Quitting An Addiction

How To Quit An Addiction

While I myself have never experienced what most people would call major addictions, there have been times in my life where I've had to face my own poor decisions and decide what to do. In these times, I had to learn about bad addictions the hard way, and to put it bluntly, it stunk. If you don't want this to happen to you, continue reading for a step-by-step guide on how to quit an addiction that you've had for any length of time.

I could go off on a long spiel about how not getting started with a bad habit is the best way to quit. However, I feel that would be cheating you, because if you haven't started yet, why would you want to quit? That's not advice, that's just saying that you're stupid, which you aren't. Having an addiction doesn't mean you're stupid, it means you made a bad choice, something any human will do over and over again. If you have admitted it, you're even better off. Admitting you have a bad habit is something that takes guts and brains, which the people who will tell you you're stupid obviously don't have.

I will attest to the fact that the longer you've been at it, the harder it will be to kick the habit. The good news is, the harder it will be to stop, the better you'll feel about yourself once you've succeeded. Believe me, you can succeed. I'm not saying my guide will guarantee your success. In fact, my guide in itself is nothing. What CAN guarantee you success is partly the fact that you're reading this right now. You obviously WANT to quit, which is the first step to quitting. If you don't want to quit, it will be nearly impossible for you. However, with the right attitude and amount of effort, you can accomplish anything, let alone quitting an addiction that is hurting you.

Step 1: Facing The Addiction

The first step to quitting an addiction, you've partly accomplished. If you're reading this and you have an addiction you want to get rid of, you're halfway there. You've realized that you NEED to quit. In order to begin quitting, you must first:

A. Acknowledge that you HAVE an addiction.

B. Be aware of the fact that it is HURTING you.

C. CRAVE a time in your future when you will no longer be addicted.

D. Develop this craving so that it is STRONGER than the cravings your addiction causes.

Once you've done these four steps, you'll be ready to move on to step two. Sometimes the hardest part is for people to realize that they are hurting themselves and need to quit. If you know someone who has an unhealthy habit, the best way to approach them is not to bug them constantly about it, but to present yourself and your own healthy lifestyle to them in an enticing manner. Make them want to quit. If they don't want to quit, chances are nothing you do will convince them, especially if you bug them to death. The person with the addiction must accept it in order to move on. This is what step one is about. When you are addicted to something you must face the addiction in order to beat it.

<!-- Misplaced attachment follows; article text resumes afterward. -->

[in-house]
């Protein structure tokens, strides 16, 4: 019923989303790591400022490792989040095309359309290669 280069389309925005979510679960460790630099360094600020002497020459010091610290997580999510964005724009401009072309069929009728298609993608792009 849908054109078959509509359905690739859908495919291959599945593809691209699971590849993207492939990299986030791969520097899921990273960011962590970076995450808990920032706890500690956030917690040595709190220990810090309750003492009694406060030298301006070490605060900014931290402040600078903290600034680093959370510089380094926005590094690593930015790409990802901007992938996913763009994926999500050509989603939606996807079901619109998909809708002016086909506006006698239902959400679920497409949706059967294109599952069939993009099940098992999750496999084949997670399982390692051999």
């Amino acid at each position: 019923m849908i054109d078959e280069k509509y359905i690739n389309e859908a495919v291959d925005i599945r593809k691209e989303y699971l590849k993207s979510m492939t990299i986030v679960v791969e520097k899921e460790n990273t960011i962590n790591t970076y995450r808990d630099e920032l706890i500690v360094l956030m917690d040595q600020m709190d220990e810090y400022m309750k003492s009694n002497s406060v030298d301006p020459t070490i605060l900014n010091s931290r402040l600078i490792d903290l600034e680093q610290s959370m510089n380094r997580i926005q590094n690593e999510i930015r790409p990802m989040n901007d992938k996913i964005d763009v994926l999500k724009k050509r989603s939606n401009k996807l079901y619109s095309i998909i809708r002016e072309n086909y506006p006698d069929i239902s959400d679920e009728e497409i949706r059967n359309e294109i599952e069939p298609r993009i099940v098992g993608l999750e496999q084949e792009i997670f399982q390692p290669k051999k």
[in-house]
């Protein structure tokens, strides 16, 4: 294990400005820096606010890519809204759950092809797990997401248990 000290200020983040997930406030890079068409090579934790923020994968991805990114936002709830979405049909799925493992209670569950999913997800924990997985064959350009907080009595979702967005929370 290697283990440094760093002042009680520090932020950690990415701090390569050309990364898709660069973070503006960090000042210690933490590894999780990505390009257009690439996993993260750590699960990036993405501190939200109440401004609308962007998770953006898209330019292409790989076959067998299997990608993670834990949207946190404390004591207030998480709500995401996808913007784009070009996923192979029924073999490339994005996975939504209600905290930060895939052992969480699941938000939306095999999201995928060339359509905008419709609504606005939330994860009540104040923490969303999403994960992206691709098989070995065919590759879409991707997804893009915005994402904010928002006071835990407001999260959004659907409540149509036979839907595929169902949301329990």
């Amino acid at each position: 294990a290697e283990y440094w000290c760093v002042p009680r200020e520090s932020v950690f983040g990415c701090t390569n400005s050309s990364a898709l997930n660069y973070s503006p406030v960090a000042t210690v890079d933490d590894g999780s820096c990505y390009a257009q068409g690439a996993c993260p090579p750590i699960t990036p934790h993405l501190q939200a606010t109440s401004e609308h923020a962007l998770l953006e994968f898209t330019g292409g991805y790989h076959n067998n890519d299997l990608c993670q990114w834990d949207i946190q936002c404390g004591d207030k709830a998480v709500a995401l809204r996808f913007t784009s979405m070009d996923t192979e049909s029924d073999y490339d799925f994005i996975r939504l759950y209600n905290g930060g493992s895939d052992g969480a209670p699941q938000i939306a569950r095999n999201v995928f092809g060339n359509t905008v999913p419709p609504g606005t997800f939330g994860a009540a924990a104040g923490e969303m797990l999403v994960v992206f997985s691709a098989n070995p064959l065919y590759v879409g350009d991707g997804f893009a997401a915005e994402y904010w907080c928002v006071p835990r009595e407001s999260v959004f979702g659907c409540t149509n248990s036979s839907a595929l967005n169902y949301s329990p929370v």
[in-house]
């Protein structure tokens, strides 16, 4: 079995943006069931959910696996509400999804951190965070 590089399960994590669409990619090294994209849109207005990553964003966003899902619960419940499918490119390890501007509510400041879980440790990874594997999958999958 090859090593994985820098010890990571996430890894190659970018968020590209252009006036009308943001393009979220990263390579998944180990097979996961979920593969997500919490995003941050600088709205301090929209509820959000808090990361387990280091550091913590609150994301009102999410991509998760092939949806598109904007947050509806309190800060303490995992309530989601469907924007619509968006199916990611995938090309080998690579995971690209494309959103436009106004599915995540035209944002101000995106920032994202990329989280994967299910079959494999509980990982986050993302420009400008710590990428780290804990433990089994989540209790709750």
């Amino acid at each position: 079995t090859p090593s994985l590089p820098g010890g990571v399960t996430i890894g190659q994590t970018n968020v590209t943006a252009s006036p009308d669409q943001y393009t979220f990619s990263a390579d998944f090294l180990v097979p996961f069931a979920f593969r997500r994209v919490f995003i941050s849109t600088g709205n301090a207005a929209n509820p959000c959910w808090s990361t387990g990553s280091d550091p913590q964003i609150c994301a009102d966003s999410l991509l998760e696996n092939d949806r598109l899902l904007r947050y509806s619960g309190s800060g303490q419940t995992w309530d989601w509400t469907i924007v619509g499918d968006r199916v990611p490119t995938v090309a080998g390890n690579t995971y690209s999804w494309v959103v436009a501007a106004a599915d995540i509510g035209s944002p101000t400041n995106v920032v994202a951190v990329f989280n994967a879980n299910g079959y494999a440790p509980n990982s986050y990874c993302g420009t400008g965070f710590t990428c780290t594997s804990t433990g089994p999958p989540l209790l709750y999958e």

Step 2: Reducing The Addiction

Once you have faced your addiction and are confident that you can beat it, you can begin reducing your addiction level. This must be done or else you'll always return to exactly where you were before, which accomplishes nothing. If you suddenly drop everything, the withdrawal symptoms will usually make you miserable, depending upon your addiction. The cravings will most likely become painful and/or traumatic, and you will nearly be forced back into the habit. This is not the best way to go about it. It might be the quickest way, but it will be much more difficult. I'm not saying that detoxification (for drug problems) doesn't work or is not a viable option--but you should probably try something less stressful first.

To reduce the addiction, you need to GRADUALLY lower everything that causes, and everything that is caused by, the addiction. For instance, if you're a smoker and you want to quit, but seeing cigarettes makes you want to buy them, you need to avoid the drug section in the supermarket. If eating chocolate (for some odd reason) causes you to want a cigarrete, then remove chocolate from your diet ENTIRELY. Any little things like this you can do, do FIRST and keep doing them so that it becomes that much easier to quit as you progress. Write yourself notes if you have to, but remember to consistently avoid things that cause cravings.

Secondly, you also need to gradually lower the activities caused by the addiction--that is, the habit itself. If you're a smoker, for instance, set limits for yourself. Decide on a certain amount you'll allow yourself every day, and keep at it for, say, a month. Then, lower it a little bit more. If a month seems too long or too short, then by all means, adjust as needed. You need to get more in tune with your body's own rhythm of adaptation, which will determine how gradually (or how fast) you're able to reduce your addiction.

So, step two, in a nutshell, is to first eliminate the causes of cravings, and second, lower the amount you indulge in your cravings. Never allow yourself to fall into the "just one more" rule. If you allow yourself one more, that punctures all the work you've done in the past. Remember that quitting is about quitting, not about giving in to yourself. You must conquer your cravings and learn to control what your body thinks it needs.

Step 3: Filling The Gaps